Many argue that GDP, which counts the sum of the goods and services produced by a nation, fails to reflect a population’s well-being, because it accounts for neither distribution of income nor extractive effects such as pollution.
Wealth includes all assets, which means human capital (the value of earnings over a person’s lifetime), natural capital (energy, minerals, agricultural land), produced capital (machinery, buildings, urban land), and net foreign assets.
Assessing an economy by GDP instead of wealth is like looking exclusively at a company’s income statements without considering the assets on its balance sheet. A company can make its income look good for a short time by liquidating assets, but over the long run this will reduce the firm’s productive capacity and other means of generating income in the future.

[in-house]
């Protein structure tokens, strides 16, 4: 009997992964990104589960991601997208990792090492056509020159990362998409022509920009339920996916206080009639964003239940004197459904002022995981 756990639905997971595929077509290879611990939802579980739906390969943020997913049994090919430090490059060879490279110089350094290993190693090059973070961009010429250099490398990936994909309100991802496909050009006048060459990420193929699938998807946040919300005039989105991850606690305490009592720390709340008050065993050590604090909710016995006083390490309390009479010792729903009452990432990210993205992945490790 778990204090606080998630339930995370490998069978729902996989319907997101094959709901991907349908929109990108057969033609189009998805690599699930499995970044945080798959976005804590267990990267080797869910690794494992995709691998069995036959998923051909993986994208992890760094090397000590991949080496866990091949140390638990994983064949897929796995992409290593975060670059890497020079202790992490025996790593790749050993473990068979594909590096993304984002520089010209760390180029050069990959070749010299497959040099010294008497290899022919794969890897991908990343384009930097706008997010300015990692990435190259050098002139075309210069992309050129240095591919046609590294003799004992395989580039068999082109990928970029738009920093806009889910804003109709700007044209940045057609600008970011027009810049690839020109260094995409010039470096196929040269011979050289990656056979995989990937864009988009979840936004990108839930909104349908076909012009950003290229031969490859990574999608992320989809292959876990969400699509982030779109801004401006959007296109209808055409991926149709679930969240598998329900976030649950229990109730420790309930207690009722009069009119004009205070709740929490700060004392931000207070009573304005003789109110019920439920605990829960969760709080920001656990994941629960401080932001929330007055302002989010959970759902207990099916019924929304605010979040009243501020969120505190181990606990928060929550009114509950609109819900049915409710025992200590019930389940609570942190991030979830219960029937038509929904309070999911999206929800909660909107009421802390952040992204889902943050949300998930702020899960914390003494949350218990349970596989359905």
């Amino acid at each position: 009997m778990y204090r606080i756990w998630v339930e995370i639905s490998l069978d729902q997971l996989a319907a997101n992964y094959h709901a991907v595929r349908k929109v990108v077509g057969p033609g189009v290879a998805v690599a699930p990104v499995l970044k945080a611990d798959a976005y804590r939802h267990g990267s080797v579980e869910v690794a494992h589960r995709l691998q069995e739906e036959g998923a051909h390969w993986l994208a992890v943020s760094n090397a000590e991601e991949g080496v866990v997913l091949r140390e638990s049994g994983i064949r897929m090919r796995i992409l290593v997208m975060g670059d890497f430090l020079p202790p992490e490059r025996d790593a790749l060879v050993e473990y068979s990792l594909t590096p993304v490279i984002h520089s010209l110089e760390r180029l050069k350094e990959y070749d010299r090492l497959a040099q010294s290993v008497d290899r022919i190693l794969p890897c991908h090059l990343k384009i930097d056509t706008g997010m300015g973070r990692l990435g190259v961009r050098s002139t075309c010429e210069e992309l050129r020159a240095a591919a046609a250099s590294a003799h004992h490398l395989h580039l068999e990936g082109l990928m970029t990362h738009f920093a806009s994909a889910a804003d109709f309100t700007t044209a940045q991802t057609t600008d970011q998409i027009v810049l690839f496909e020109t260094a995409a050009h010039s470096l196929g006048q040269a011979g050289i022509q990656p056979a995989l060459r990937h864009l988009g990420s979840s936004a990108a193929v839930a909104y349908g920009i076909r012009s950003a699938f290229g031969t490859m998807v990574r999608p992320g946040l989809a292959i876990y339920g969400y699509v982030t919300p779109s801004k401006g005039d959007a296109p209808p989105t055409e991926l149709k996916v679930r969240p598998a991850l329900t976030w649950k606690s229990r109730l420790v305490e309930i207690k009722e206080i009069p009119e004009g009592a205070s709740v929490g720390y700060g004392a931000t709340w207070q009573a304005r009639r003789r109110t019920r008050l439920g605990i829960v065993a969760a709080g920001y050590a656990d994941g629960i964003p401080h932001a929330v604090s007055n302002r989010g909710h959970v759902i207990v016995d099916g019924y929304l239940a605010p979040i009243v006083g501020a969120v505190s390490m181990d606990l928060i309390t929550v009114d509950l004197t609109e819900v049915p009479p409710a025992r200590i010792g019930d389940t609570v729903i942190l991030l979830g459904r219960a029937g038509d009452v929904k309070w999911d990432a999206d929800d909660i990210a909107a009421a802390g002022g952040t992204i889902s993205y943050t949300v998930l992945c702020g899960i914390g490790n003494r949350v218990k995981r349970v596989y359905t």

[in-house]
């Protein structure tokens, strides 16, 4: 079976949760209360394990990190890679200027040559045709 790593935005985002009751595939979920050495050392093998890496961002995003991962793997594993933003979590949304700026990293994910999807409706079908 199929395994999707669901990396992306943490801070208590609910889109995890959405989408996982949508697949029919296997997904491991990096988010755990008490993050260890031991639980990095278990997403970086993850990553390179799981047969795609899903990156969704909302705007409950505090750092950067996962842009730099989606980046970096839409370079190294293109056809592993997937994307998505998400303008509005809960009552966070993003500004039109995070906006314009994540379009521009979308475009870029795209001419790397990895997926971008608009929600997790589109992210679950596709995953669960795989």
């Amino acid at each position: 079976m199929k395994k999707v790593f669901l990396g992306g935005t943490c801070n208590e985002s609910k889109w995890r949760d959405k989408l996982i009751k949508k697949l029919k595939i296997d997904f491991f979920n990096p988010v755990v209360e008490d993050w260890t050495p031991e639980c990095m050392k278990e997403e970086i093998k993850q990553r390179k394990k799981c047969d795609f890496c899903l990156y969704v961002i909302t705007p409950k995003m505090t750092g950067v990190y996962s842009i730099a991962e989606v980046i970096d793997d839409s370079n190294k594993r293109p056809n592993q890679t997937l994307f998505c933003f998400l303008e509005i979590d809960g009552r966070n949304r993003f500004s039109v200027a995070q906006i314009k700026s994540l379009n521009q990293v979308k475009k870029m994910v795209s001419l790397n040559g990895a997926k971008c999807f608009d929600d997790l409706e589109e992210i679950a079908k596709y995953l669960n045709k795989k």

The same applies to a country. GDP “does not reflect depreciation and depletion of assets, whether investment and accumulation of wealth are keeping pace with population growth, or whether the mix of assets is consistent with a country’s development goals,” the report states. more>